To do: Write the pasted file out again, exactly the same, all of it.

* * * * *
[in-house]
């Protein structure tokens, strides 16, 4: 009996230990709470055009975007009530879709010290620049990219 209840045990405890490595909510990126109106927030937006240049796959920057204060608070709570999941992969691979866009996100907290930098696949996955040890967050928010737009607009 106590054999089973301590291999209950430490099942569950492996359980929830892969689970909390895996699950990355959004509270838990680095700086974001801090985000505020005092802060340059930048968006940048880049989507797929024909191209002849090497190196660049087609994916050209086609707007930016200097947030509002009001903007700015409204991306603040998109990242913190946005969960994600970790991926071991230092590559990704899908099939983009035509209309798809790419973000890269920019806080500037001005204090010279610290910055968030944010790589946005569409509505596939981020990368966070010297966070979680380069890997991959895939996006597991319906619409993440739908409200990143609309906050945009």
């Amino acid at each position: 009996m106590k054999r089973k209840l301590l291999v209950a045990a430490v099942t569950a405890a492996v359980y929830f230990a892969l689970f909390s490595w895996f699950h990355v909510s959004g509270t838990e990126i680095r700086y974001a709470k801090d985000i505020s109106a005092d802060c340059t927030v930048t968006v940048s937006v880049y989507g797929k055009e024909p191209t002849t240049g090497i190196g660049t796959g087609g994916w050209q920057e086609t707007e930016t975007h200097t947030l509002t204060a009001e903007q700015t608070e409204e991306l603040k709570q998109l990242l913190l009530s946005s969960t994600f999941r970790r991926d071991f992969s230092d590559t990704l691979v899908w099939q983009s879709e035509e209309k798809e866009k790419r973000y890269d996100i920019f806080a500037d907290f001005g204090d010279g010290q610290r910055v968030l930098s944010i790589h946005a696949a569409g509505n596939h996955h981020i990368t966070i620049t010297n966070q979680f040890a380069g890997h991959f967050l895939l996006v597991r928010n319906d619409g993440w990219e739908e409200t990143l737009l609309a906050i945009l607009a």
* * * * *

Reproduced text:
[in-house]
């Protein structure tokens, strides 16, 4: 009996230990709470055009975007009530879709010290620049990219 209840045990405890490595909510990126109106927030937006240049796959920057204060608070709570999941992969691979866009996100907290930098696949996955040890967050928010737009607009 106590054999089973301590291999209950430490099942569950492996359980929830892969689970909390895996699950990355959004509270838990680095700086974001801090985000505020005092802060340059930048968006940048880049989507797929024909191209002849090497190196660049087609994916050209086609707007930016200097947030509002009001903007700015409204991306603040998109990242913190946005969960994600970790991926071991230092590559990704899908099939983009035509209309798809790419973000890269920019806080500037001005204090010279610290910055968030944010790589946005569409509505596939981020990368966070010297966070979680380069890997991959895939996006597991319906619409993440739908409200990143609309906050945009």
């Amino acid at each position: 009996m106590k054999r089973k209840l301590l291999v209950a045990a430490v099942t569950a405890a492996v359980y929830f230990a892969l689970f909390s490595w895996f699950h990355v909510s959004g509270t838990e990126i680095r700086y974001a709470k801090d985000i505020s109106a005092d802060c340059t927030v930048t968006v940048s937006v880049y989507g797929k055009e024909p191209t002849t240049g090497i190196g660049t796959g087609g994916w050209q920057e086609t707007e930016t975007h200097t947030l509002t204060a009001e903007q700015t608070e409204e991306l603040k709570q998109l990242l913190l009530s946005s969960t994600f999941r970790r991926d071991f992969s230092d590559t990704l691979v899908w099939q983009s879709e035509e209309k798809e866009k790419r973000y890269d996100i920019f806080a500037d907290f001005g204090d010279g010290q610290r910055v968030l930098s944010i790589h946005a696949a569409g509505n596939h996955h981020i990368t966070i620049t010297n966070q979680f040890a380069g890997h991959f967050l895939l996006v597991r928010n319906d619409g993440w990219e739908e409200t990143l737009l609309a906050i945009l607009a």